Wednesday, August 30, 2006

The Hermeneutic of Continuity

That's not just one of Benedict XVI's catch-phrases, it's also the name of a blog that I just found out about, run by Fr. Tim Finigan, pastor of Our Lady of the Rosary, Blackfen, UK. My attention was drawn to the blog by Dilexitprior at Letters From a Young Catholic, who links to Fr. Finigan's photographs of a Carthusian cell at St. Hugh's, Parkminster. Check out both sites!

Sing, Choirs of Angels--But In Your Own Voice

Teófilo at Vivificat! reports on an essay from George Weigel's syndicated column, The Catholic Difference, that is available at the Catholic Education Resource Center website. Weigel, it seems, dislikes the contemporary music sung in many Catholic parishes, not so much because most of it is schlocky drivel reminiscent of a late 70s incarnation of CCR sans John Fogerty, but because the lyrics can be (a) heretical; (b) written in persona Christi; and (c) over-used.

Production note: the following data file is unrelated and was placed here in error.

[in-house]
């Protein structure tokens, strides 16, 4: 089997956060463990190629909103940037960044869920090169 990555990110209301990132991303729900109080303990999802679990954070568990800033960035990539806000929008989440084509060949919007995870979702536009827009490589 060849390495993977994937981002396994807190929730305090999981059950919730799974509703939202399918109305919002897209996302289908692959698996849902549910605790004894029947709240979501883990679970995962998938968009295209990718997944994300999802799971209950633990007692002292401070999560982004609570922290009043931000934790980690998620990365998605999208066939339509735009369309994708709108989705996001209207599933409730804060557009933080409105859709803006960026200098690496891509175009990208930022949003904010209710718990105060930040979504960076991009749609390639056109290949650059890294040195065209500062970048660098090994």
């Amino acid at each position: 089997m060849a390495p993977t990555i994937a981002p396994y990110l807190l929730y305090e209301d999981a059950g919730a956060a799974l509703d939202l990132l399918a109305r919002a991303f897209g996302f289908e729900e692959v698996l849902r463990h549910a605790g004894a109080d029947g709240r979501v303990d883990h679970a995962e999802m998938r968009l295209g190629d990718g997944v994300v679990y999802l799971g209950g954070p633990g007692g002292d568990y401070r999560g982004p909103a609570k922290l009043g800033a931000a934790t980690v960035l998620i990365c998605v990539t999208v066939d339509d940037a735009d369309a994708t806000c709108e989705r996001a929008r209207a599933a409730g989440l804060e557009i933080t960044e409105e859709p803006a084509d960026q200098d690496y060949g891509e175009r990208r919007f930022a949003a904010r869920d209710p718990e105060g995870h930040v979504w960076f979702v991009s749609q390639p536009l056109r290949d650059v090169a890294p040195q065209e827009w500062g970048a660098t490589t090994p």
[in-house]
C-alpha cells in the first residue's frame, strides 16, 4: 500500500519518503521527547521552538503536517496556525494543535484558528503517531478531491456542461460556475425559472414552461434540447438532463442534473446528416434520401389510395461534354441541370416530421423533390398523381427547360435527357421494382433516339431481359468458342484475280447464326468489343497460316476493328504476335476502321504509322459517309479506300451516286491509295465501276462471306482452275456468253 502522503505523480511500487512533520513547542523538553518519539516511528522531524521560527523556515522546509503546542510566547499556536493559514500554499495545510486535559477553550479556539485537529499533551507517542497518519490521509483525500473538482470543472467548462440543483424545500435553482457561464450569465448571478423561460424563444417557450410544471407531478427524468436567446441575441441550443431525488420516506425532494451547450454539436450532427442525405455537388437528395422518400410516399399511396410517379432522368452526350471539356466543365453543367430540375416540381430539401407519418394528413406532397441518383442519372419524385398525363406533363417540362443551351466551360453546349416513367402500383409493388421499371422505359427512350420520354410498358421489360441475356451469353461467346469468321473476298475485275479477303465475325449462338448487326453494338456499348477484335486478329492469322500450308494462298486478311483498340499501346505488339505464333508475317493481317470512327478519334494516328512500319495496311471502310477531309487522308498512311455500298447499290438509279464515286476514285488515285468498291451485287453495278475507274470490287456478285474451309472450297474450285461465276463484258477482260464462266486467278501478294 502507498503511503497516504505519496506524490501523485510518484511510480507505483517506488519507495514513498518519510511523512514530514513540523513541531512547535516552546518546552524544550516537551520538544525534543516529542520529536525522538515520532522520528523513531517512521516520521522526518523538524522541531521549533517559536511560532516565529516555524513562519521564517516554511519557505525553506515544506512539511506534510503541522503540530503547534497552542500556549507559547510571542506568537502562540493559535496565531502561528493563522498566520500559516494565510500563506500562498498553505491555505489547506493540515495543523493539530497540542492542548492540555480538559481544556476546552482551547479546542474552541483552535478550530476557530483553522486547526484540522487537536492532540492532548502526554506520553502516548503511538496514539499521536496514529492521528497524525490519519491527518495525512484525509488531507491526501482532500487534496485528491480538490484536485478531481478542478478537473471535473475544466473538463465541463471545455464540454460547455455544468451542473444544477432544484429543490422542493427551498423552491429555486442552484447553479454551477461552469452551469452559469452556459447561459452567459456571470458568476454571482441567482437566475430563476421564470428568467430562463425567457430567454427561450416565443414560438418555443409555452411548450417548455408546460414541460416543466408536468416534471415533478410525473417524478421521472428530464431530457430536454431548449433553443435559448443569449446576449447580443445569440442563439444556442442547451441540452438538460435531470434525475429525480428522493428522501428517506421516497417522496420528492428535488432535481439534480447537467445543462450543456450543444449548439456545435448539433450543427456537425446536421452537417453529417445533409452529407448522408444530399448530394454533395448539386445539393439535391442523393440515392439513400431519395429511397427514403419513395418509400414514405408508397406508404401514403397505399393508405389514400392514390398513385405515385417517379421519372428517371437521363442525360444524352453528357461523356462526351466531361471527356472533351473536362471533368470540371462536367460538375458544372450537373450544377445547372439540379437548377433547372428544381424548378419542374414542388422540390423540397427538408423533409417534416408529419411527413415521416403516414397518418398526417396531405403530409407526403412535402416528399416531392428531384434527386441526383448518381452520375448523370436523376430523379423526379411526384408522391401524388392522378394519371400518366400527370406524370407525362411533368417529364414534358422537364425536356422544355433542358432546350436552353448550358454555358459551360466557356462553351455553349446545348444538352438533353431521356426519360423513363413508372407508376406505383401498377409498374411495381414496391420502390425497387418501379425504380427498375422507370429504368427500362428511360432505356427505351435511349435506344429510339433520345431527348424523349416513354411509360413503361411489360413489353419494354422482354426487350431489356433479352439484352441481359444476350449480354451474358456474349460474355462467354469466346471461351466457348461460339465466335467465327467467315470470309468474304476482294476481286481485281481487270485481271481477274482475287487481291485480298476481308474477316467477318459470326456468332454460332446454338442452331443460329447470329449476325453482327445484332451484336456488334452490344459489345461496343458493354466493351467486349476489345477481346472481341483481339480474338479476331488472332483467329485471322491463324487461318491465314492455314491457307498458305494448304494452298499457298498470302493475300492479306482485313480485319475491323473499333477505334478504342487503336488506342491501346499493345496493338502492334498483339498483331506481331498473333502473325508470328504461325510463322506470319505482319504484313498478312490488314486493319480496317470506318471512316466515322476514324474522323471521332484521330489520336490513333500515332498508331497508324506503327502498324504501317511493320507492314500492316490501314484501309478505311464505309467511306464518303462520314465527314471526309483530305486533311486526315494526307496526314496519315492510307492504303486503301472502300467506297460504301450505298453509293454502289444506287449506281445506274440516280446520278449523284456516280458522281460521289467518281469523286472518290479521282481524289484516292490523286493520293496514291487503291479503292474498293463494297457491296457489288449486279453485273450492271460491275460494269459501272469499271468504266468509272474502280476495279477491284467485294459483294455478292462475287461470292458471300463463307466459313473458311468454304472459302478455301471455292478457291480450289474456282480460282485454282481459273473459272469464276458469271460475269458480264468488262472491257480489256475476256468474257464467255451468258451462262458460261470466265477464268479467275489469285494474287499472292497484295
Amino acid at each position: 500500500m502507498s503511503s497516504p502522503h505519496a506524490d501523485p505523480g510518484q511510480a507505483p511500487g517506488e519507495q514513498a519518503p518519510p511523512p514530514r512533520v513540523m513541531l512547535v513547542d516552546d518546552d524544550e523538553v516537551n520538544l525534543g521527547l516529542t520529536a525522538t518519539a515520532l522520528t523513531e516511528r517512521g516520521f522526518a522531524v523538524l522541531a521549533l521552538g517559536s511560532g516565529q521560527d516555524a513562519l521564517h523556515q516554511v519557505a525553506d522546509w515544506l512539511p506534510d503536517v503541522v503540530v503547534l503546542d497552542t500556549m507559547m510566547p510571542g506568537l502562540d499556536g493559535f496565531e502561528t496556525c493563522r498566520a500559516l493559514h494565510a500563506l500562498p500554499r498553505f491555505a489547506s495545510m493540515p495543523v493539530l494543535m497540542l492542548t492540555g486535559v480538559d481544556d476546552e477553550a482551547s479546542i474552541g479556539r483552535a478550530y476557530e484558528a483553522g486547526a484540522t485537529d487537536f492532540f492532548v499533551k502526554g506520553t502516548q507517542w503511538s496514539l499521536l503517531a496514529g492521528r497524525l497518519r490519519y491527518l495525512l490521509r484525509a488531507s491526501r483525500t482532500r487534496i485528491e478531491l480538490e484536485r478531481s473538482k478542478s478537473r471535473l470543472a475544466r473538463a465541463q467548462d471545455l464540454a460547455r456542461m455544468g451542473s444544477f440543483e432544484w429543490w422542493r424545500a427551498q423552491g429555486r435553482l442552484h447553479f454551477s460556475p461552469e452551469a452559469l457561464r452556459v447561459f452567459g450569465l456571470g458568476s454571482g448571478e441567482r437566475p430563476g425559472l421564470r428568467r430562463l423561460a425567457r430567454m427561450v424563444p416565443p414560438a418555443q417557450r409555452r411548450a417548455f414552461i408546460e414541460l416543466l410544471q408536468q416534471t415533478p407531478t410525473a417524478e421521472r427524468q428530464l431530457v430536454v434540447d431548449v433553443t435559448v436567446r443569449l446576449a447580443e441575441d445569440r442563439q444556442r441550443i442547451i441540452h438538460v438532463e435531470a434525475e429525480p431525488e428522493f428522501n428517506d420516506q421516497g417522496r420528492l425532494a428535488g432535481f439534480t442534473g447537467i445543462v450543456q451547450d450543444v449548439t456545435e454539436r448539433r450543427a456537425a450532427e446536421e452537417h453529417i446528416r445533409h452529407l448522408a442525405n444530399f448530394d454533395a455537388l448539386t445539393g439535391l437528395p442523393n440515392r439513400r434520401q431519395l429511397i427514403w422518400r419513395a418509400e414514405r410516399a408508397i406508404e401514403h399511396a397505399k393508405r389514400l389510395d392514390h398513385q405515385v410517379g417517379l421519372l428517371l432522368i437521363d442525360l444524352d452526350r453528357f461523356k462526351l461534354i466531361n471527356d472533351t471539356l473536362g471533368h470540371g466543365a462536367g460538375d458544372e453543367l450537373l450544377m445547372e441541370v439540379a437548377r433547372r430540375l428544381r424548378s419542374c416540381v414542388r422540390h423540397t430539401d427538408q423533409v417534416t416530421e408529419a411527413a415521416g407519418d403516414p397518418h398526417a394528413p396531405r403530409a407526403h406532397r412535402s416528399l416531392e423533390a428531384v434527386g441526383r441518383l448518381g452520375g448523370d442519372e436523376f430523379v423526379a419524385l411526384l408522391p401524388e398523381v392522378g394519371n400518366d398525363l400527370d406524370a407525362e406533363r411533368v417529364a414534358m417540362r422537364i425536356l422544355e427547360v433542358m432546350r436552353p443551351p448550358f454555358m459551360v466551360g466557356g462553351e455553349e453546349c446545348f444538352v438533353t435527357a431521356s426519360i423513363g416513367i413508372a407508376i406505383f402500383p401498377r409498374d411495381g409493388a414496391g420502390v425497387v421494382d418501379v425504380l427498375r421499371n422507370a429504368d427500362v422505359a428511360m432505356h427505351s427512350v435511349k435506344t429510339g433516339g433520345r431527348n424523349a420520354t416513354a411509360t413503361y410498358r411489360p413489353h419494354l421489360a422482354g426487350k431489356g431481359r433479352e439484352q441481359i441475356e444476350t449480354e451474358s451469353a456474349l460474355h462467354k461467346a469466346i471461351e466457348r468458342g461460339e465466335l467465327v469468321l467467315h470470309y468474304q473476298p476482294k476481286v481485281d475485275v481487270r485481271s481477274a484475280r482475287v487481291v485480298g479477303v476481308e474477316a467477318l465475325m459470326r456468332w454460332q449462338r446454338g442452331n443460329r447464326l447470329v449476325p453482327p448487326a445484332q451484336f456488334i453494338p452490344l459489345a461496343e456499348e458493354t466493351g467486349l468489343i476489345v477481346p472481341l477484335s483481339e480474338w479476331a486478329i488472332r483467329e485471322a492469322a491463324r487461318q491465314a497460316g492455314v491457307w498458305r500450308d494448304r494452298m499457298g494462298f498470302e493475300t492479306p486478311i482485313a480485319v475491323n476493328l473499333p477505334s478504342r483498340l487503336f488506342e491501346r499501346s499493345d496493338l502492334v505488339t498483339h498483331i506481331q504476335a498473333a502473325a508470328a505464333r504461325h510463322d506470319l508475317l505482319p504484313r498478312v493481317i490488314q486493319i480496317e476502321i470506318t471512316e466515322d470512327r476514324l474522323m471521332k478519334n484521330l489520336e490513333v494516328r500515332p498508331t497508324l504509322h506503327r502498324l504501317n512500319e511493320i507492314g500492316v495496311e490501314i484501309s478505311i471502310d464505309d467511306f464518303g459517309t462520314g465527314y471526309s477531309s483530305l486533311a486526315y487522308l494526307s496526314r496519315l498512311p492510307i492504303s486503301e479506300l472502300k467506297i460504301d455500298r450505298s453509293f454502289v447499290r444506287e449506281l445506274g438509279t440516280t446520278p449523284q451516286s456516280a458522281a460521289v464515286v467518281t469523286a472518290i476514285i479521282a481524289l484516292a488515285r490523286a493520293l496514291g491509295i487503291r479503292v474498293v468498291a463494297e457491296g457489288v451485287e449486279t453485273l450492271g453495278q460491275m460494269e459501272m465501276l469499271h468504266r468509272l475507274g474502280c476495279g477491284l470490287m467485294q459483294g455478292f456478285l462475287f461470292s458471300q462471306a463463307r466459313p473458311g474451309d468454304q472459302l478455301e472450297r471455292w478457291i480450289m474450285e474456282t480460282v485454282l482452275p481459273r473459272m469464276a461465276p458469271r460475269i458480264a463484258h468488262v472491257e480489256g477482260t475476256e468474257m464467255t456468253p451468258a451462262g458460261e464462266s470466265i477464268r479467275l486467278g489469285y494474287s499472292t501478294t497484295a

I certainly agree that some hymns have been over-used. Certainly the four hymns that my parish has been singing over and over and over again for the past 10 years could stand to be put on the shelf for a while. And some hymns do sound a little close to heresy when read a certain way. Weigel's own example, however, illustrates how iffy the charge is:
Then there's "For the Healing of the Nations," which, addressing God, deplores "Dogmas that obscure your plan." Say what? Dogma illuminates God's plan and liberates us in doing so. That, at least, is what the Catholic Church teaches. What's a text that flatly contradicts that teaching doing in hymnals published with official approval?